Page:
Look before you leap into big data analytics - Business News | The Star Online Page 1 of 2
Look before you leap into big data analytics
by barry ooi
ONE of the most widely discussed topics in the marketing fraternity today is big data. Everybody
recognises that there’s a lot more information today than ever before.
The amount of data available is no longer in gigabytes but terabytes and zettabytes. How big is a
terabyte? It is equivalent to 333,333 songs, if your average MP3 is three megabytes. A study by IDC
predicts that overall data will grow by 50 times by 2020 and it’s commonly acknowledged that the rise of
social media, the Internet and multimedia is fuelling this exponential growth.
Organisations may not necessarily have that much of data but it will have truckloads of information to
deal with! All companies have information of its customers such as name, address, telephone number,
email, date of purchase, types of purchase, how and where the purchase took place, and first-time
customer or repeat.
In addition, it will also have industry information, eg. industry growth and trend on where the industry is
Another common piece of data in a company’s arsenal of information is sales. Typically, the details are
sales by product type, by salesman, by customer segment, by region or area and by channel. There’s
also data on media spend, distribution, promotion. I could go on to add on the list but I believe you get
Everybody understands that data on its own is ineffectual. The value lies in turning these huge junks of
information into insights.
Big data analytics is about examining large amounts of data of a variety of types to uncover hidden
patterns, unknown correlations that will enable the organisation to have a deeper understanding of its
customers or consumers’ purchase behaviours. The primary goal of big data analytics is to help
companies make better business decisions and at a faster pace. Such information can provide
competitive advantages and more effective marketing and increased revenue and market share.
Most companies today do not have the right tools and platforms to put big data into practice. The most
common practice is: an executive is assigned to compile the disparate data files or sources into a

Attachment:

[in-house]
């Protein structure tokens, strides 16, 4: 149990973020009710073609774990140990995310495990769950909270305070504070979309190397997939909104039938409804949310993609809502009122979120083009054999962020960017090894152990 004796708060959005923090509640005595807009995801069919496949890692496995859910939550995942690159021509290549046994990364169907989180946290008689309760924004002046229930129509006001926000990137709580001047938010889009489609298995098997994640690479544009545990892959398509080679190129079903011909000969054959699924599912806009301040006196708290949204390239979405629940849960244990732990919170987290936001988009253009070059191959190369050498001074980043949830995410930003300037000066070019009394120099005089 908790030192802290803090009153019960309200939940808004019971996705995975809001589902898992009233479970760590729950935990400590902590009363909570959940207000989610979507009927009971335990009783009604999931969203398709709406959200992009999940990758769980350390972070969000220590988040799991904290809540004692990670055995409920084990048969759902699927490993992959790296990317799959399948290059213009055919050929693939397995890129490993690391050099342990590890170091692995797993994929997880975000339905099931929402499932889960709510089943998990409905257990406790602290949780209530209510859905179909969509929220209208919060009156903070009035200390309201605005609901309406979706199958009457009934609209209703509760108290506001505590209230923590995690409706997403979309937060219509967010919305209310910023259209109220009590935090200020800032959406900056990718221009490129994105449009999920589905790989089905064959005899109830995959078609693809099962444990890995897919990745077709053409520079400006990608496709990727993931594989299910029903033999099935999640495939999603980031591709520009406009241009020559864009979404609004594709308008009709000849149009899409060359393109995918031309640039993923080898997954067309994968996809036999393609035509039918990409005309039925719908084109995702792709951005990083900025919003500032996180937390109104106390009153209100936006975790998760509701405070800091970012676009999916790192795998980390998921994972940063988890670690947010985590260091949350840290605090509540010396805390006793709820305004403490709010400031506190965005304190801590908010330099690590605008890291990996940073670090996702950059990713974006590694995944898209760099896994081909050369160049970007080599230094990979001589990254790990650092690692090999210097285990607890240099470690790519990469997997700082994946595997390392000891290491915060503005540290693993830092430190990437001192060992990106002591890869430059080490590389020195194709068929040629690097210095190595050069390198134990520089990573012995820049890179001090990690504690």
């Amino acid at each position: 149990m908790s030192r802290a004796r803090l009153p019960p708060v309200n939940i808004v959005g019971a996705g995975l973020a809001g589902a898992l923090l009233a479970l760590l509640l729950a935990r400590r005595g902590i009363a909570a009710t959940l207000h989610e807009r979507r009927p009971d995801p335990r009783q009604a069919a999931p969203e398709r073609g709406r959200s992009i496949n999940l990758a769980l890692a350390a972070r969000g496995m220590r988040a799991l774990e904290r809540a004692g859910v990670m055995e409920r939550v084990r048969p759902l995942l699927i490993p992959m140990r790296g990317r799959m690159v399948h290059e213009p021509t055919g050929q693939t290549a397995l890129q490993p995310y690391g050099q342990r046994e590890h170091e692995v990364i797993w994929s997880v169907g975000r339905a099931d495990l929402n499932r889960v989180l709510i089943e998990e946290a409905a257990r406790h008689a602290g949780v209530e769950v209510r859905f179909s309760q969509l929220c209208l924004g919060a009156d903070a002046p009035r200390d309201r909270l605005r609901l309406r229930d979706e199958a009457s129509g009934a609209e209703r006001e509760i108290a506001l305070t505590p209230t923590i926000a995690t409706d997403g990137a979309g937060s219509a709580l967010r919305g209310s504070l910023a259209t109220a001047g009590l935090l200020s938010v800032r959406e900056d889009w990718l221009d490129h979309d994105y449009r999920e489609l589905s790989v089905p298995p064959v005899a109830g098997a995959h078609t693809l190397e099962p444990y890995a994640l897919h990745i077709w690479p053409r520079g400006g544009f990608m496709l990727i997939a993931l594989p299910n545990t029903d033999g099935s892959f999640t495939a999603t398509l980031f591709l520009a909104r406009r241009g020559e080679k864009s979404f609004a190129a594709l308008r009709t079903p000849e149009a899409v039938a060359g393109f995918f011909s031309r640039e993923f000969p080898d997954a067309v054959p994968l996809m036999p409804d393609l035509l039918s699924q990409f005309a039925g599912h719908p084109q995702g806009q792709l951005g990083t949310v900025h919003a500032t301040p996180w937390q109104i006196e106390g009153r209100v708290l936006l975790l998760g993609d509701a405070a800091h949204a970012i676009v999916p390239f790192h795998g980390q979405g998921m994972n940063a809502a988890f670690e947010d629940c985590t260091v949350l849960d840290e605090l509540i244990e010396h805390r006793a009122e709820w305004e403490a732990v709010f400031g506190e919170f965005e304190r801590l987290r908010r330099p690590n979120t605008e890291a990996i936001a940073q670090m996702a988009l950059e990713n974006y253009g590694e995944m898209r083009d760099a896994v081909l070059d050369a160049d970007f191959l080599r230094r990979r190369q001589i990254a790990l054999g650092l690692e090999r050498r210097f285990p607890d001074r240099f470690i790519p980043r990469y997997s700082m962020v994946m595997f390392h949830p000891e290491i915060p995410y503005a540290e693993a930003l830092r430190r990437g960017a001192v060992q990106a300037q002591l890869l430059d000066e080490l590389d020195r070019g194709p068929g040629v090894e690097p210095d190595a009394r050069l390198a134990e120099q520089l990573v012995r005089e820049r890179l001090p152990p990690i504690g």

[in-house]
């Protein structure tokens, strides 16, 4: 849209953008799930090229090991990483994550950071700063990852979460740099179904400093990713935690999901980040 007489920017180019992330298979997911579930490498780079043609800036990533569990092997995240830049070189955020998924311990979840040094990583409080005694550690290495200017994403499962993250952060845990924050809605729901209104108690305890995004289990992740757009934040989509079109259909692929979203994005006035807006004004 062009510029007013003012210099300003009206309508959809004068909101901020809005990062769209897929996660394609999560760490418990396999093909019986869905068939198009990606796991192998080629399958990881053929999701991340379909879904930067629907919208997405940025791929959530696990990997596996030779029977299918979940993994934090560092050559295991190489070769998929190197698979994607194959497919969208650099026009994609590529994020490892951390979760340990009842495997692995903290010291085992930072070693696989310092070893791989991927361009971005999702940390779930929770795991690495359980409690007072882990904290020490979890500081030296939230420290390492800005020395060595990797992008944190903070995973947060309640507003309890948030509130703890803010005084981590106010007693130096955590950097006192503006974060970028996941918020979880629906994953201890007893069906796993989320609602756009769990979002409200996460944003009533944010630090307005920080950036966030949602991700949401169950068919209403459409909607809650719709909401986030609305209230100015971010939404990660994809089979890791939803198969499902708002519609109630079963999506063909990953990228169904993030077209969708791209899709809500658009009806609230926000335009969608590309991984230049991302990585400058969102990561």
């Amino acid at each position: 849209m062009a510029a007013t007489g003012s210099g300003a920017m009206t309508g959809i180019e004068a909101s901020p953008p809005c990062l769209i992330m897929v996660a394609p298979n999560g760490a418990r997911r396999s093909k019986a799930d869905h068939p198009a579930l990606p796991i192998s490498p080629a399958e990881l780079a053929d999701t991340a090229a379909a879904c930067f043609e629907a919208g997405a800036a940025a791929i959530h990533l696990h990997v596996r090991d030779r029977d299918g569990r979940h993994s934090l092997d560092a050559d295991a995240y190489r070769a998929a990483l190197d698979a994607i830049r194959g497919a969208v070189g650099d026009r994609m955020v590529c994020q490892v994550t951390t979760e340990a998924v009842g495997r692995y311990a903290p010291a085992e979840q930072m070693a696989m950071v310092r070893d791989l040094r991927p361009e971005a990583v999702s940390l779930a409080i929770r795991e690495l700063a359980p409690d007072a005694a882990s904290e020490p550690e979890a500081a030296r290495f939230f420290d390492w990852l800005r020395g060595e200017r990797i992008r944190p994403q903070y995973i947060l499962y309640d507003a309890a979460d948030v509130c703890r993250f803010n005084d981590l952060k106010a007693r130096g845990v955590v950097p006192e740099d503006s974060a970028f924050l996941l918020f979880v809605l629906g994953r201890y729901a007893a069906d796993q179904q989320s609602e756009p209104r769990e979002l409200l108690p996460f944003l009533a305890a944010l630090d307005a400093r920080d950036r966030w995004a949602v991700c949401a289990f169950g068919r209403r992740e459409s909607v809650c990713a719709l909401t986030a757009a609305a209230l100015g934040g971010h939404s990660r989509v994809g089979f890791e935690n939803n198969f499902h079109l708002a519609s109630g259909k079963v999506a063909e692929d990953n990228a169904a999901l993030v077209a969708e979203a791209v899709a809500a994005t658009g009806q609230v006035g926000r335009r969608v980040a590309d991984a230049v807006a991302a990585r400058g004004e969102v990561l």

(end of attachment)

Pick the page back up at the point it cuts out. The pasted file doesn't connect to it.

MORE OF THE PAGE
common application, usually an Excel spreadsheet. The tabulations will then be exported into
Powerpoint for management attention. This process could take a week to several weeks, depending on
the number of data sources and complexity of the output required. This routine is too long in today’s
intense competition and the organisation would have missed out on some tangible opportunities.
Before you embark on big data initiative, consider the following points:
1. It’s not an IT Solution: Big data is complex and tricky. Yes, you do need great software but this is
just an enabler. You need to involve people who are familiar in working with large data sets ie Data
Experts, as well as consumer behaviour professionals.
2. It’s not about data but insights: The potential of big data is in its ability to generate new insights and
provide new opportunities from existing data. So to get the most from your big data, focus on the
questions you need to answer. This mindset is important as it will alter your perspective; changing big
data from a technological problem to a business solution.
Look before you leap into big data analytics - Business News | The Star Online Page 2 of 2
3. Proven applications: There are quite a number of tools and software that are designed to handle big
data analysis. Select the application that meets the following:
·Already a working platform and system with solid credentials
·Ability to integrate and harmonise multiple data sources
·Has data visualisation capabilities in order to deliver results in a visually engaging manner
·Has statistical functions which will allow for sophisticated statistical analysis
4. Take a journey approach: Big data is new territory. Build your platform over time instead of all at one
go. This will help to mitigate the risk in investment costs and avoid major disappointments in big data
implementation. Begin by defining the types of decisions that are critical to your business, eg. Are our
investments in customer service paying off? Why are our customers defecting? What is the best channel
to communicate to our customers?
5. Deliver business value: In order to justify the expense and further investment into big data, you need
to deliver its value very early on.
The goal is to show how big data can deliver tangible results to business objectives. Use the findings
from big data analytics, implement a project and measure its results. Communicate the results to not
only the senior-level managers but those all who are involved in its success.
Adopting big data must go beyond data warehousing and information security. The value is in the
analytics and it’s about generating business trends and insights from the reams of data created.
BARRY OOI is Marketing Research Society of Malaysia president and Potentiate Malaysia MD.
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